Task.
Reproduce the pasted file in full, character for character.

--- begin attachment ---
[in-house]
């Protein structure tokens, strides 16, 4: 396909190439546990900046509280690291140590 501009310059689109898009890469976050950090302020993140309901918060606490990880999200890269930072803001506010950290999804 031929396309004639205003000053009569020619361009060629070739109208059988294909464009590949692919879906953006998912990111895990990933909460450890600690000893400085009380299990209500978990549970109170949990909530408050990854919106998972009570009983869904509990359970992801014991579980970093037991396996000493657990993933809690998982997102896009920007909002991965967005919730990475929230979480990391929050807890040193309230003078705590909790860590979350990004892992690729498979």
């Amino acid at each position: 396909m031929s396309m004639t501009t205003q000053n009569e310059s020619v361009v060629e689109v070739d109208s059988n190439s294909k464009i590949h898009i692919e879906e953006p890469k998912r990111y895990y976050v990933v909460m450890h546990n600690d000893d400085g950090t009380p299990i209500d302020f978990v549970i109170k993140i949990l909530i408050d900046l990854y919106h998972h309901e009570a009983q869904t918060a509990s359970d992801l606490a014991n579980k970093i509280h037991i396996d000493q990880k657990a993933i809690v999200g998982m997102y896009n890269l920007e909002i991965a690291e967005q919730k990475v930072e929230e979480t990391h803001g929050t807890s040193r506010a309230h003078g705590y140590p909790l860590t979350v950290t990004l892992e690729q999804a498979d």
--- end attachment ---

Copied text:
[in-house]
């Protein structure tokens, strides 16, 4: 396909190439546990900046509280690291140590 501009310059689109898009890469976050950090302020993140309901918060606490990880999200890269930072803001506010950290999804 031929396309004639205003000053009569020619361009060629070739109208059988294909464009590949692919879906953006998912990111895990990933909460450890600690000893400085009380299990209500978990549970109170949990909530408050990854919106998972009570009983869904509990359970992801014991579980970093037991396996000493657990993933809690998982997102896009920007909002991965967005919730990475929230979480990391929050807890040193309230003078705590909790860590979350990004892992690729498979």
């Amino acid at each position: 396909m031929s396309m004639t501009t205003q000053n009569e310059s020619v361009v060629e689109v070739d109208s059988n190439s294909k464009i590949h898009i692919e879906e953006p890469k998912r990111y895990y976050v990933v909460m450890h546990n600690d000893d400085g950090t009380p299990i209500d302020f978990v549970i109170k993140i949990l909530i408050d900046l990854y919106h998972h309901e009570a009983q869904t918060a509990s359970d992801l606490a014991n579980k970093i509280h037991i396996d000493q990880k657990a993933i809690v999200g998982m997102y896009n890269l920007e909002i991965a690291e967005q919730k990475v930072e929230e979480t990391h803001g929050t807890s040193r506010a309230h003078g705590y140590p909790l860590t979350v950290t990004l892992e690729q999804a498979d």